One of the most divisive techniques in leadership development is the “Sandwich Technique.” If you’re not familiar with it, the Sandwich Technique is where you start a prepared conversation with a subordinate by saying something positive, then covering something negative, and concluding with something positive. You “sandwich” the one negative between two positives.
Proponents of the Sandwich Technique point out that the technique avoids the morale-crushing results of having a conversation based completely on a negative topic. Opponents feel that it serves to bury constructive criticism in situations where it needs to be clearly and decisively delivered.
While I do agree that the Sandwich Technique can be a cowardly way to address a problem, I also think that it can be effective when used well in appropriate situations.
For example, let’s say that you are a leader introducing an organizational transformation. Transformations involve big change and, if you haven’t heard, people are uncomfortable with big change.
So, the last way that you want to start a conversation is by telling people they need to deal with inevitable and imminent change. Instead, you want to get people fired up about what you envision the future to look like and how it will be great for the organization as well as your audience. Only then will you be able to get them able to understand that change is the price to pay for better days.
But, you also don’t want your audience to walk away with the discomfort of change and the additional work involved occupy their minds and perhaps cause them to lose sleep. So, you don’t want to end with a message of uncomfortable change, either. That’s why you complete the “sandwich” with a reminder of the positivity that the future holds.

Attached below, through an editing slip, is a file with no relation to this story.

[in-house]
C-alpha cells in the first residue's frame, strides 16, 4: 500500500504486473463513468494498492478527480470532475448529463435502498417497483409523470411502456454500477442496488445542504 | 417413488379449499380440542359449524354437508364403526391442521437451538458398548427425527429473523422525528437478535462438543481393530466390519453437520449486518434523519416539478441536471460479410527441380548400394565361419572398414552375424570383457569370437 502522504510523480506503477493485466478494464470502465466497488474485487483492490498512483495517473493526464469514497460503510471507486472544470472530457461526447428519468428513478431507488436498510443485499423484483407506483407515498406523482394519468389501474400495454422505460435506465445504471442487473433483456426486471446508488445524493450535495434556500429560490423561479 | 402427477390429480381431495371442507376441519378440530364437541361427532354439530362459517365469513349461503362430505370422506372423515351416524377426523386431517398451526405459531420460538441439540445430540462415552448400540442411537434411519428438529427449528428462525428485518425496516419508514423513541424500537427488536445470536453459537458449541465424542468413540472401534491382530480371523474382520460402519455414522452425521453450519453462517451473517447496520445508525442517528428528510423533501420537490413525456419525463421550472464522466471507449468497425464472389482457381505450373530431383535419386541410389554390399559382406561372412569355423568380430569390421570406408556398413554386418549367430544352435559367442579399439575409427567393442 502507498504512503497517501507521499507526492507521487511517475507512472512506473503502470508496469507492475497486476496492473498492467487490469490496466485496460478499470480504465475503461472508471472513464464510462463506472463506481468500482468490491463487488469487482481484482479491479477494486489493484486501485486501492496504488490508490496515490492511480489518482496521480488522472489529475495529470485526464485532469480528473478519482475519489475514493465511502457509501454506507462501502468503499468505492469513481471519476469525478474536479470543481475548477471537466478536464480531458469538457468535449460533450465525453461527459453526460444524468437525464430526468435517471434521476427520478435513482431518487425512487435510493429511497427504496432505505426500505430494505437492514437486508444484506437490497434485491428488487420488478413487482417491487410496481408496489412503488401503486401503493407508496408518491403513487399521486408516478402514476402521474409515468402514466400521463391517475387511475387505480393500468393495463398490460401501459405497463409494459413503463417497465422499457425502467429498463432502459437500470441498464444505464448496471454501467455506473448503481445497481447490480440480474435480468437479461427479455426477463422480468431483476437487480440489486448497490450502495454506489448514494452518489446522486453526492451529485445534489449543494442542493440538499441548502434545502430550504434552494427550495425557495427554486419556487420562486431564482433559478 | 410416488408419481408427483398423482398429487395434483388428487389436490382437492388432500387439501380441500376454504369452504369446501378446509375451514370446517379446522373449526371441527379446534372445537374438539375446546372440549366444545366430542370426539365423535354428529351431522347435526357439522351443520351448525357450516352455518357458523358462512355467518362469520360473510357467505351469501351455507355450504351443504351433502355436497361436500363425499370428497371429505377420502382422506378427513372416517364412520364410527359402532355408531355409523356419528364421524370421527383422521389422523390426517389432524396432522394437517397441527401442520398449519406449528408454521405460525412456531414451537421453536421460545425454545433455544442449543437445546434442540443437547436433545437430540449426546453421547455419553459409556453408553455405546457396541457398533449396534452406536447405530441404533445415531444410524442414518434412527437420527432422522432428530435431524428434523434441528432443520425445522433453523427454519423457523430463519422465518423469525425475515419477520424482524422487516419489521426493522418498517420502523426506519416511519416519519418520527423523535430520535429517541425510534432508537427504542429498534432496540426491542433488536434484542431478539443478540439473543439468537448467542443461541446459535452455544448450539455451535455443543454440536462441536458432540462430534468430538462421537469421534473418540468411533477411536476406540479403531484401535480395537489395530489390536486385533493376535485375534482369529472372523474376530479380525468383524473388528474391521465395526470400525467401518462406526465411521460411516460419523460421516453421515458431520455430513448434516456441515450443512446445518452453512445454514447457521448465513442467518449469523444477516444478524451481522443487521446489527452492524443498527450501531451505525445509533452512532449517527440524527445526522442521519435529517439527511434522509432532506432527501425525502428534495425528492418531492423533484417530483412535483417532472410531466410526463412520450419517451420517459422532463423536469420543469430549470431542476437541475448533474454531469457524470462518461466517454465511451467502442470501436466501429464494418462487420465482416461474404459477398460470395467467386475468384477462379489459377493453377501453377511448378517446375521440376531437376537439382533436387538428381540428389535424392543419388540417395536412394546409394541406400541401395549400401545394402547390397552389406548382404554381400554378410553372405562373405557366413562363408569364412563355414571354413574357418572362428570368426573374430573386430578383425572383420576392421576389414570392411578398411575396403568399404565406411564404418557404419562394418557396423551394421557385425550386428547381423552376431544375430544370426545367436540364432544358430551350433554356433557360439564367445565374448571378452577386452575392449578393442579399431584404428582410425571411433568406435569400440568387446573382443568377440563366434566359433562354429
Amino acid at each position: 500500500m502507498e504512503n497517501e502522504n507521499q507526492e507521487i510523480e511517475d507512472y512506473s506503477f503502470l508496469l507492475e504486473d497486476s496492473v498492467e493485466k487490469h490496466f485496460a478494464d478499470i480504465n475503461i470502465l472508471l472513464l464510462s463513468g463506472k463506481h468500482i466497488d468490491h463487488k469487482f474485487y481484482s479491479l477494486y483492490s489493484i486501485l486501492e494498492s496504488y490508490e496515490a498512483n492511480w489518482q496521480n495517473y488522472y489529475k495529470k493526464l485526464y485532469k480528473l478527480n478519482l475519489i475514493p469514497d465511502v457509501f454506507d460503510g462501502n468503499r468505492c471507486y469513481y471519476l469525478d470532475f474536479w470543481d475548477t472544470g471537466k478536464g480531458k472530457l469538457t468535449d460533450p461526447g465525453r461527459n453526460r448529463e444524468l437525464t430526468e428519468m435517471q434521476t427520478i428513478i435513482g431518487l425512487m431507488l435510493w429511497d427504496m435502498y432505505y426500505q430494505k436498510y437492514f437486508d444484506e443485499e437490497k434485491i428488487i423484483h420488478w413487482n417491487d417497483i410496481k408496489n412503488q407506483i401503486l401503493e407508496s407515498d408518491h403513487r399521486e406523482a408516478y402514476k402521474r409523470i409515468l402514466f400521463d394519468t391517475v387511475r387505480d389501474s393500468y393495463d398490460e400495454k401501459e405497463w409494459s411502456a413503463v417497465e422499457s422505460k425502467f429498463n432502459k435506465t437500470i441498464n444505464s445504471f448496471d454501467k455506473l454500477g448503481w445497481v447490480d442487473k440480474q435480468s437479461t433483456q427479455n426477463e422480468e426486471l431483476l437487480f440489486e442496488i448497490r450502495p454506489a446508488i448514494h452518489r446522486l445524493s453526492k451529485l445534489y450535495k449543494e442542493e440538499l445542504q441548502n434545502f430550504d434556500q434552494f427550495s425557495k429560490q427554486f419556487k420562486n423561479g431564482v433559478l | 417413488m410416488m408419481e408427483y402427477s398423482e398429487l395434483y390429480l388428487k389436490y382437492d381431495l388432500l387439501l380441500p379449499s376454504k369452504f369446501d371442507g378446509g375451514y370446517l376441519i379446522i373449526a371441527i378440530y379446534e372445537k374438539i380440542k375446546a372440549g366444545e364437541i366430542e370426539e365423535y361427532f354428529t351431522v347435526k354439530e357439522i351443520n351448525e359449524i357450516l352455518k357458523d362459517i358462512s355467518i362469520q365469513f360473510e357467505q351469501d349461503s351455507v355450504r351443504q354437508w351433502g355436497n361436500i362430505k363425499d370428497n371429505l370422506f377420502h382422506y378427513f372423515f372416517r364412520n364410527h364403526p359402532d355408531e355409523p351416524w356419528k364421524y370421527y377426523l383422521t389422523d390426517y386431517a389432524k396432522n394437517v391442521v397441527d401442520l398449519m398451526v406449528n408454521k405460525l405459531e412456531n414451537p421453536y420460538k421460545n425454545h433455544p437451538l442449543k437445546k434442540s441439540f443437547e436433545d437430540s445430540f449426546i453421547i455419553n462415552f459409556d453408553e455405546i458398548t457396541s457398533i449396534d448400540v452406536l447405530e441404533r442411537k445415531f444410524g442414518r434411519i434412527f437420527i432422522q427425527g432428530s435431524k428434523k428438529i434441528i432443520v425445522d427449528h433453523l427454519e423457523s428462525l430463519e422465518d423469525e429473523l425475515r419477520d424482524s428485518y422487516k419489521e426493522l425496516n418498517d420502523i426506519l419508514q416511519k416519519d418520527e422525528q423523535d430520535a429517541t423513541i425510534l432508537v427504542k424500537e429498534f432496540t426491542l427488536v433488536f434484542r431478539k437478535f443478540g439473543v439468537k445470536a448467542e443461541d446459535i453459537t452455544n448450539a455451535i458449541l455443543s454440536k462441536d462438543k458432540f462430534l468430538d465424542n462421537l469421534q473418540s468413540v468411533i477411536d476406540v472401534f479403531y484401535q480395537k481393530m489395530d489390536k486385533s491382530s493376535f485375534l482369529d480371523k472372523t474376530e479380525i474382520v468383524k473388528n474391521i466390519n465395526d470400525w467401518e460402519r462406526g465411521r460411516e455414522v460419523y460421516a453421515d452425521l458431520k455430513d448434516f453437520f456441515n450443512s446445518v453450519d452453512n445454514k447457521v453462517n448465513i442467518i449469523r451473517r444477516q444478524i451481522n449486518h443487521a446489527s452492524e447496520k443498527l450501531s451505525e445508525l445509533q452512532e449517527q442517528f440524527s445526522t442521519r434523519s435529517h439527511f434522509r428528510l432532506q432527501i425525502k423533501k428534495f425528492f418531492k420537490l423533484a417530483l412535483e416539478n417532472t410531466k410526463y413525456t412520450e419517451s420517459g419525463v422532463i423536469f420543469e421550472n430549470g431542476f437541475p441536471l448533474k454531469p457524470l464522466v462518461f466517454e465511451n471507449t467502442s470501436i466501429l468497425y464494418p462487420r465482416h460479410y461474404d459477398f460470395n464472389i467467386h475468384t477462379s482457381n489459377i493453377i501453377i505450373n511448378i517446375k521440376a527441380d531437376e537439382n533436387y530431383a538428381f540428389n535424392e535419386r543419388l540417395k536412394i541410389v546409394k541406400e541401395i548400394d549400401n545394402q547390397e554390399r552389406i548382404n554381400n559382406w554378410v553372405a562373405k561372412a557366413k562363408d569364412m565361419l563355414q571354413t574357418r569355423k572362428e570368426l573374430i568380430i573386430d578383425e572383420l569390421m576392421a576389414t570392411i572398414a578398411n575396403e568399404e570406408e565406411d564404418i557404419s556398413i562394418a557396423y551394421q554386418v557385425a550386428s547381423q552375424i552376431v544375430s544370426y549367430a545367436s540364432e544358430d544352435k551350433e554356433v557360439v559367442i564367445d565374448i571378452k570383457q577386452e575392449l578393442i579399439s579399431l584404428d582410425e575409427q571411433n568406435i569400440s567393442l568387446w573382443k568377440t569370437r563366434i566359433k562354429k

That’s an effective use of the Sandwich Technique in leadership. The end goal of that conversation is to motivate employees to help your vision reach fruition, not simply to tell them how difficult life will be for a while.
An ineffective use is reprimanding an employee for mistakes or customer complaints. The end goal for this conversation is to correct a problem.
Imagine that you say to this employee, “Alexa, you’ve been doing a good job. I really admire how you show up for work on time every day, you comply with our dress code, and you always respond to me promptly. However, we have had multiple internal customers complain about you being abrasive with them. I’d really like you to be a little more friendly with them. But, again, I think you’re a great employee and I appreciate what you do. Oh yeah, I forgot to mention, that presentation you prepared last week was amazing.”
What’s the employee going to think after this conversation? That she is doing good job? A bad job? A mixed job?
Will Alexa get the message that there’s a serious problem that needs to be remedied immediately? Or did that little “constructive criticism meat” get lost between two thick pieces of “compliment bread?”
Courageous leaders don’t cut off problems at the pass by being so indirect. They nip them in the proverbial bud instead of using the Sandwich Technique.
So, my advice is to have the Sandwich Technique in your tool box. Just be sure to use the right tool in the right situation. You don’t use a hammer to drive a screw.